Jan. 22 (Bloomberg) -- Money-market indicators signaled short-term dollar funding stress stayed steady.
The three-month London interbank offered rate, or Libor, which represents what banks say it would cost to borrow from one another, held at 0.302 percent, the lowest since Aug. 17, 2011, for a fourth day, according to the British Bankers’ Association. The Libor-OIS spread, a gauge of banks’ reluctance to lend, rose to 16.7 basis points, from 16 basis points yesterday.
Overnight index swaps, or OIS, give traders predictions on where the Federal Reserve’s effective funds rate will average for the term of the swap. The central bank’s target rate is set in a range of zero to 0.25 percent.
The prediction in the forward market for Libor-OIS, known as the FRA/OIS spread, was 19.25 basis points, from 19.6 basis points on Jan. 18, according to the second rolling three-month contracts.
The seasonally adjusted amount of U.S. commercial paper rose $27.8 billion to $1.1328 trillion in the week ended Jan. 16, according to Fed data.
The cost for European banks to convert euro-denominated payment streams into dollars-based funding via the cross currency swaps market decreased. The three-month cross-currency basis swap was 16.5 basis points below Euribor, from 17 basis points below yesterday.
Foreign-exchange swaps are typically for periods of less than a year, while cross-currency basis swaps usually range from one to 30 years. The latter are agreements in which a person borrows in one currency and simultaneously lends in a different currency. The trade involves the exchange of two different floating-rate payments, each denominated in a different currency and based on a different index.
The Euribor-OIS spread, the difference between the euro interbank offered rate and overnight indexed swaps, narrowed. The measure of banks’ reluctance to lend to one another was 10.7 basis points, compared with 11.1 basis points yesterday.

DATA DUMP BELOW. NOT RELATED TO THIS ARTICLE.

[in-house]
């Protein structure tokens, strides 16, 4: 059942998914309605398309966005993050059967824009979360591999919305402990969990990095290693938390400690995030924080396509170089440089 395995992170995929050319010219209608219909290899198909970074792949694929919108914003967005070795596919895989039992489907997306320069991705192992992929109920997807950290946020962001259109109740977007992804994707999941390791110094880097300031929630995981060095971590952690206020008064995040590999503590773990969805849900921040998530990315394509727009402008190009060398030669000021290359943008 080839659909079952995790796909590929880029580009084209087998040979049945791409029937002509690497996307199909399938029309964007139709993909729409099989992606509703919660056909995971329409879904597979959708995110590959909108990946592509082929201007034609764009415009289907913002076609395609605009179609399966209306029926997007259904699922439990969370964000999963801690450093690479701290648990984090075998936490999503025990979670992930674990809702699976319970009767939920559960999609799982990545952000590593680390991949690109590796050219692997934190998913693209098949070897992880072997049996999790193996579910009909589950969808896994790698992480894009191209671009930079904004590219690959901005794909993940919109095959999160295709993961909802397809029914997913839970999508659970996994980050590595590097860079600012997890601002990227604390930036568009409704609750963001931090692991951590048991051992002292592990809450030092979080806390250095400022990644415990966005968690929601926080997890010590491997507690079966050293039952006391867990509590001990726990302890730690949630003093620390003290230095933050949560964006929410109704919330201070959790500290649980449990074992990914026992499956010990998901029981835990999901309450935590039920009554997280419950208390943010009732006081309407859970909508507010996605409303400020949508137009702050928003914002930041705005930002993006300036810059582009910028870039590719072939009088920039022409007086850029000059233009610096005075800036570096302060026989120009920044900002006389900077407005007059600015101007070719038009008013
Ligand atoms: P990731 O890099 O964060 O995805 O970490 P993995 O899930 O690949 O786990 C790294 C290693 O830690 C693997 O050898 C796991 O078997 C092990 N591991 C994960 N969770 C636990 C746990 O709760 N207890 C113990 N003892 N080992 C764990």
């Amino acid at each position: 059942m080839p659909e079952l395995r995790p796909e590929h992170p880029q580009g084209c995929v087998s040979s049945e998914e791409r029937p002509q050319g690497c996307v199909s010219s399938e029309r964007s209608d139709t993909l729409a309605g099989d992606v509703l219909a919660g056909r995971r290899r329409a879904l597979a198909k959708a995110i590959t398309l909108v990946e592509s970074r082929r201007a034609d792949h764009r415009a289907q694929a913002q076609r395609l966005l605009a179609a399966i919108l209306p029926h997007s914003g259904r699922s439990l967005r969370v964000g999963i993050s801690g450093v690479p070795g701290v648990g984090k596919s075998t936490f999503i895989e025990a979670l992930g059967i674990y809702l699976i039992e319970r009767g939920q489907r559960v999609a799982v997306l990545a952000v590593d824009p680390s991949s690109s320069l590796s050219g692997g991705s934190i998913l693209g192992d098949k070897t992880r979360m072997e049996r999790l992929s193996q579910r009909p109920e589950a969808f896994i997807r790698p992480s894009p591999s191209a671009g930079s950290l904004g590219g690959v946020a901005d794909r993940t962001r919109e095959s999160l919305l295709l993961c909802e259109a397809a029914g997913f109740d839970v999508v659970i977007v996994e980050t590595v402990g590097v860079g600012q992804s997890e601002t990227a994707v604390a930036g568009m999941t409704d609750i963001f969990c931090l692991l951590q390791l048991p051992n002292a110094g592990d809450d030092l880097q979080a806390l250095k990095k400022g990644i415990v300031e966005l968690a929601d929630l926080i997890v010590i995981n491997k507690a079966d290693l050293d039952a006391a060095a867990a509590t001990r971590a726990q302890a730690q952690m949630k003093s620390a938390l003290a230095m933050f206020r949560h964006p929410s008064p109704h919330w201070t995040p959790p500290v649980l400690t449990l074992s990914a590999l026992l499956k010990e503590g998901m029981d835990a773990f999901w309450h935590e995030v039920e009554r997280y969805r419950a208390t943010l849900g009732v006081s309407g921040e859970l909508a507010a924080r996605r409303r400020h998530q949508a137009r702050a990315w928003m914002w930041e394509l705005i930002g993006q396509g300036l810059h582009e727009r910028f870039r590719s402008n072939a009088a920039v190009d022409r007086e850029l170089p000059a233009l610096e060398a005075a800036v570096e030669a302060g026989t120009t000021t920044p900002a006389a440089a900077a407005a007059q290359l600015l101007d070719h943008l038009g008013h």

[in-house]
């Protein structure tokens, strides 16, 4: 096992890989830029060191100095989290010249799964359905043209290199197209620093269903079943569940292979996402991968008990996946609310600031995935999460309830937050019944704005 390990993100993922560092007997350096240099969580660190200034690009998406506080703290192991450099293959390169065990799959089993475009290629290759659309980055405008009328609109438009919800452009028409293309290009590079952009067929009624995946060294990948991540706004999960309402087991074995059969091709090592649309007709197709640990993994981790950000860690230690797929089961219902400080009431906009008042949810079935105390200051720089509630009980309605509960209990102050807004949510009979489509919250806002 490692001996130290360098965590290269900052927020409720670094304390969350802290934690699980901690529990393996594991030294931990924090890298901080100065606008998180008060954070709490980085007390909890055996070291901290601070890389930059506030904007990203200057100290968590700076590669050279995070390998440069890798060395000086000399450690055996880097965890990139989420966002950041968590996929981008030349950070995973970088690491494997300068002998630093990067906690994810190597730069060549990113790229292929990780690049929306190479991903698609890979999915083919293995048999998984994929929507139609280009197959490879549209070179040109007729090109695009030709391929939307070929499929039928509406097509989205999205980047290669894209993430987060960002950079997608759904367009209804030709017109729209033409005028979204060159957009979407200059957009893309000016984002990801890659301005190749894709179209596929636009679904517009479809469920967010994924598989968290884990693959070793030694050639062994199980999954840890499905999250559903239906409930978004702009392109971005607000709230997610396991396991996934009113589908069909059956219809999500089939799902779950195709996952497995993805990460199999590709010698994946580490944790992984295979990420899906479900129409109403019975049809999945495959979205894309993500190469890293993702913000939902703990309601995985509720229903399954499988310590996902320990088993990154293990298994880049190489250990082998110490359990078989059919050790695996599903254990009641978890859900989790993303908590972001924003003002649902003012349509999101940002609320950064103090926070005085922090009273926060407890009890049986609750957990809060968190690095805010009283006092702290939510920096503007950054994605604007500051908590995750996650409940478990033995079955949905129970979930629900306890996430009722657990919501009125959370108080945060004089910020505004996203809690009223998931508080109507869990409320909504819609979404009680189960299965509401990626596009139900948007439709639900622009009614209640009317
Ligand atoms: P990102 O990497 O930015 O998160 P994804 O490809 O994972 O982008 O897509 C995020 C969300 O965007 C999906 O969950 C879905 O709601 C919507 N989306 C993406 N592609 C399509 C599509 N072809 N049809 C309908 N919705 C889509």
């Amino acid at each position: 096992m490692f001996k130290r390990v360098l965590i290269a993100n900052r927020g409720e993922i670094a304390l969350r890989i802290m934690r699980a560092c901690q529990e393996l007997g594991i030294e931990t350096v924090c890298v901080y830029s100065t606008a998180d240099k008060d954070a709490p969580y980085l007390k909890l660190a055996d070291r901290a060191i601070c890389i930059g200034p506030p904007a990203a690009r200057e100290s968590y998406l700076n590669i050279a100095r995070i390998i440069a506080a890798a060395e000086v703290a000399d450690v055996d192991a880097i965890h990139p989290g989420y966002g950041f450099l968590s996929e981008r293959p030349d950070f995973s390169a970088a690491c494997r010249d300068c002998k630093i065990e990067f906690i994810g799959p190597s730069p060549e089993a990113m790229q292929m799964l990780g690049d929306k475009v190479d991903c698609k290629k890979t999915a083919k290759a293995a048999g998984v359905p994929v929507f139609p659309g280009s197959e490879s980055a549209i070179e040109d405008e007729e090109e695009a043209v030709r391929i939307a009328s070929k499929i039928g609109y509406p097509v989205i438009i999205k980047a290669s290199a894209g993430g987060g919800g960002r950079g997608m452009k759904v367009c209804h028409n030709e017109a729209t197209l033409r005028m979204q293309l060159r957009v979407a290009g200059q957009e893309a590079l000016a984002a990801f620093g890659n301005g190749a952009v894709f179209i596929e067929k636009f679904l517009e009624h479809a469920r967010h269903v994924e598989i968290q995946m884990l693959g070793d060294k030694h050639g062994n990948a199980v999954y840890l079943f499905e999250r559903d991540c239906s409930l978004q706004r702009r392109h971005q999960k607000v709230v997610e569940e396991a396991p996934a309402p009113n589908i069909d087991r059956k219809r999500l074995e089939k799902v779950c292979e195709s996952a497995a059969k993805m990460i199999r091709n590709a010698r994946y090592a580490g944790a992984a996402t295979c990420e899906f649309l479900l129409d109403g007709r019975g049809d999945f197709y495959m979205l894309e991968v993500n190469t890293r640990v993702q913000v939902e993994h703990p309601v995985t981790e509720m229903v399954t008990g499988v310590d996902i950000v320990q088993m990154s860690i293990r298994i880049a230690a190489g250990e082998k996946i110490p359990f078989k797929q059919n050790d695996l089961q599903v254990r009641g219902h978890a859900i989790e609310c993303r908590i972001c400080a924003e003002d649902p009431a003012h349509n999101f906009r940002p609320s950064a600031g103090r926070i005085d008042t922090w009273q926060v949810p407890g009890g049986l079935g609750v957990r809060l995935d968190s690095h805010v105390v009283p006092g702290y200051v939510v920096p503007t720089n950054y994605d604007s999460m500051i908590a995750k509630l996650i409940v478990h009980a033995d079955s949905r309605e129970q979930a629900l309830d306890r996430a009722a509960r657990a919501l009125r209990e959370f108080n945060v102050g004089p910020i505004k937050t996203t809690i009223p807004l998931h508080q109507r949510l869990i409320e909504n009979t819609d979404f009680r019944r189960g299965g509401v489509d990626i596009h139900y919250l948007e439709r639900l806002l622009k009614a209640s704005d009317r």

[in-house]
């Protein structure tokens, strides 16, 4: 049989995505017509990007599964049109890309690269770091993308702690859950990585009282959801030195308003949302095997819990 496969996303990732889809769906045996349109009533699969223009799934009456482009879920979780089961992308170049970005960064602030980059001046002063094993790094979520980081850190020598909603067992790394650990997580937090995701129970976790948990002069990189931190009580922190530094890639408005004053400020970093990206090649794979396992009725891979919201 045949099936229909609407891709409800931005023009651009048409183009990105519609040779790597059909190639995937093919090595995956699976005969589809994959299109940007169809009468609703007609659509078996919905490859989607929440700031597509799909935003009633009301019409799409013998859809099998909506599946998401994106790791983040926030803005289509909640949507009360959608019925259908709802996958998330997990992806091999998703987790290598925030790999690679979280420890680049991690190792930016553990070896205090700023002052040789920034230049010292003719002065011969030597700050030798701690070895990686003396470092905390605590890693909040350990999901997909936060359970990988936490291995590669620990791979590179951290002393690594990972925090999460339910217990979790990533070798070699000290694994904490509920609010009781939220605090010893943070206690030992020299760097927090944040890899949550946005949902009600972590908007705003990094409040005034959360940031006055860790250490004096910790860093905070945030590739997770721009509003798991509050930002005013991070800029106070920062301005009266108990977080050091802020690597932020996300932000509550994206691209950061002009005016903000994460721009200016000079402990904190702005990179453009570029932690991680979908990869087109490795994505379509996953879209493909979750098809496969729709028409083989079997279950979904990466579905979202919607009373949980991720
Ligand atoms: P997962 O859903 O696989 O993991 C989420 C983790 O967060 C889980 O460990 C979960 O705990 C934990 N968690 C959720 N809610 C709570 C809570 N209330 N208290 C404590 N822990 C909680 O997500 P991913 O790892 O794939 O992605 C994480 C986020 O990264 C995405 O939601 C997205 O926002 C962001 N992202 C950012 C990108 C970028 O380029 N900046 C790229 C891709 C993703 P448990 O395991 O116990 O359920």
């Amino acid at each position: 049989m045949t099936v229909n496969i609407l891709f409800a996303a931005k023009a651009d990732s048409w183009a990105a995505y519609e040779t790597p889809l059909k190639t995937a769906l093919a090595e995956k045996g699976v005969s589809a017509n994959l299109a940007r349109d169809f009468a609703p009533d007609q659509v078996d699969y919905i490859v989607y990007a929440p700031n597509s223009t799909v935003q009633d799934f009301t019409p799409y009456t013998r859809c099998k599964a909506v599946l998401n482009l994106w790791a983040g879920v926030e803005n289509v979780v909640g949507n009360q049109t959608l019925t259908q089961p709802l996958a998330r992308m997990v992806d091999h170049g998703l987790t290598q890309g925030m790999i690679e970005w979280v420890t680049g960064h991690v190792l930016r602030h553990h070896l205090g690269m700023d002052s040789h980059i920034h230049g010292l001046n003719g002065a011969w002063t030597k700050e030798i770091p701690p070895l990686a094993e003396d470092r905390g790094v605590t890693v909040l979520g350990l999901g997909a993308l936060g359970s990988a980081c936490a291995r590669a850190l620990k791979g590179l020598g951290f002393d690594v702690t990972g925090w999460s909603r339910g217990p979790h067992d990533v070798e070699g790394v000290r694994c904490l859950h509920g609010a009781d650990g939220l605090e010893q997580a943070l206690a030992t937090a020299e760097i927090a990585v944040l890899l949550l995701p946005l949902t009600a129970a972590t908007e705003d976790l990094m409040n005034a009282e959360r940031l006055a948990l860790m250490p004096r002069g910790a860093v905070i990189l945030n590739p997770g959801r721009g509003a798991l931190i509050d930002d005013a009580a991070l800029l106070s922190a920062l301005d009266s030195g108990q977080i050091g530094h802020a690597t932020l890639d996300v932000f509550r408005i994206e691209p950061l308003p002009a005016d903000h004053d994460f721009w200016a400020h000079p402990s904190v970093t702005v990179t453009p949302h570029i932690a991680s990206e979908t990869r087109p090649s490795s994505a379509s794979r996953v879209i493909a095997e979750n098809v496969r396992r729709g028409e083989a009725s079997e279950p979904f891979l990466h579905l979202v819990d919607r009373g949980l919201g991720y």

The overnight Treasury general collateral repurchase agreement rate opened today at 0.11 percent, according to ICAP Plc, the world’s largest inter-dealer broker.
The average rate for borrowing and lending Treasuries for one day in the repo market was 0.099 percent on Jan. 18, according to index data provided on a one-day lag by the Depository Trust & Clearing Corp.
Securities dealers use repos to finance holdings and increase leverage. Securities that can be borrowed at interest rates close to the Fed’s target rate are called general collateral. Those in highest demand have lower rates and are called “special.”
The average rate for overnight federal funds, known as the fed effective rate, was 0.18 percent on Jan. 18. The rate opened today at 0.16 percent. The effective rate is a volume-weighted average of trades between major brokers for overnight funds, reported on a day lag by the Fed Bank of New York.
To contact the reporter on this story: Liz Capo McCormick in New York at email@example.com
To contact the editor responsible for this story: Dave Liedtka at